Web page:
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Pilot Flying J Launches Fuel Network Targeting Small Carriers


Pilot Flying J is targeting small trucking fleets with a new fueling network aligned with brands like Marathon Oil's Speedway commercial fueling locations.

"The truck stop industry as a whole has focused on larger and midsized companies," Pilot Flying J CEO Jimmy Haslam said on a conference call Tuesday, Nov. 19. "We feel like the smaller companies and owner-operators have been underserved by the truck stop companies."

The One9 Fuel Network is named after Channel 19, the primary citizens band (CB) radio channel used by professional drivers across North America.

"These smaller trucking companies are really struggling to make it economically," Haslam said. Offering credit, reasonably priced fuel, loyalty for their drivers and a large network "will help these smaller companies not only survive but thrive," he said.

Pilot Flying J is targeting small trucking fleets with a new fueling network aligned with brands like Marathon Oil's Speedway commercial fueling locations. (Image: Pilot Flying J)

The new network will include 160 Speedway Commercial Fueling stores in the Midwest and Southeast, 108 of which will be online by the end of the year. Each has two to four diesel fueling lanes.

The fuel marketing agreement with Speedway is an extension of Pilot Flying J's long-standing relationship with Marathon (NYSE: MRO).

"It will be a slow buildout as we get all of the Speedways tied into our technology," Haslam said. "We'll hit the ground running full speed the first week in January."

Other brands include Mr. Fuel in Illinois and Mississippi, Pride Travel Stop in Arizona and three Stamart convenience and travel centers in North Dakota. Pilot Flying J will purchase some of the locations and manage others in partnership.

One9 will have 250 locations by the end of 2020 joining 750 Pilot Flying J outlets.

"We will look at any truck stop out there that is interested in selling or partnering with us as a potential addition," Haslam said. "Our instincts are that we'll end up with several different brands under the One9 network."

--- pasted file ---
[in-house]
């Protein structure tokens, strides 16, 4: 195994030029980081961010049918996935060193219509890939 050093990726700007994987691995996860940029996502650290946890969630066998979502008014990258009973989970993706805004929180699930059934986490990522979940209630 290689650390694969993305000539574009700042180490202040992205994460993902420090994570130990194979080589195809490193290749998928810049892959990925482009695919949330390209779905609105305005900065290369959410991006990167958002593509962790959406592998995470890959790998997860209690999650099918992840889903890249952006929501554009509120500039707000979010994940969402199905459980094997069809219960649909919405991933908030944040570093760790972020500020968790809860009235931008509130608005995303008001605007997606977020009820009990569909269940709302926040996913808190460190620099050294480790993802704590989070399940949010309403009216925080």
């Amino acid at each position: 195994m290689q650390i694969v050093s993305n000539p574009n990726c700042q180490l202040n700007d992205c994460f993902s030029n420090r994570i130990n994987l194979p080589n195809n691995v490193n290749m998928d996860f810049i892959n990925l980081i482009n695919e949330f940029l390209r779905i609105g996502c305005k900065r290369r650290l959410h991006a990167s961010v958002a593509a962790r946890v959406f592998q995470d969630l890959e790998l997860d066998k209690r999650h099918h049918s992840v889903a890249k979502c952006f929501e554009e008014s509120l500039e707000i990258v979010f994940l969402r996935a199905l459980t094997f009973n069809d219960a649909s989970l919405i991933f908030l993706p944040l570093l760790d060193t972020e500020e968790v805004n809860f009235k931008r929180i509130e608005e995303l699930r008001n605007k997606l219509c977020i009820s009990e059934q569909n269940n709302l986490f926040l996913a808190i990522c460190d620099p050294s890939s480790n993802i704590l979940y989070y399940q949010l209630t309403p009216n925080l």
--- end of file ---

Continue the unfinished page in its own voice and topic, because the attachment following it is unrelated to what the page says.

Some of the smaller locations will help Pilot Flying J draw closer to distribution centers that are popping up along U.S. routes as e-commerce grows short-haul and regional trucking and contributes to shorter distances for long-haul drivers.

"It is a substantial opportunity for us to grow," Haslam said. "It will give us different types of truck stops, in markets not big enough to build a Pilot or Flying J."

Truck Parking

Providing a safe place for drivers to rest is a Flying J and Pilot priority. The company added more than 1,000 truck parking spaces in 2019 for more than 75,000 spaces in 42 states and six Canadian provinces.

"I think that's more than our two leading competitors combined," Haslam said. "We're doing everything we can to help alleviate the pain the companies and the drivers face every day and every night in terms of finding a parking place."

Finding safe truck parking ranked No. 5 for the second consecutive year on the 2019 Critical Issues in the Trucking Industry compiled by the American Transportation Research Institute.

Pilot Flying J will add 40 to 120 parking spaces at the new One9 Network locations.

"It will vary widely," Haslam said. "A lot of these will be smaller stops that will have limited capacity in terms of parking."

Overall Growth

Pilot Flying J grew its primary business by 15 locations in Arizona, California, Illinois, Oregon, Texas and Washington during 2019. Plans call for 30 new locations in 2020 and 2021.

Knoxville, Tennessee-based Pilot Flying J ranks No. 14 on the Forbes list of America's largest private companies. It rebuilt three locations this year and upgraded 20 others. It added 16 new truck care shops that offer emergency service repairs and preventive maintenance.

Image by Jan W. from Pixabay


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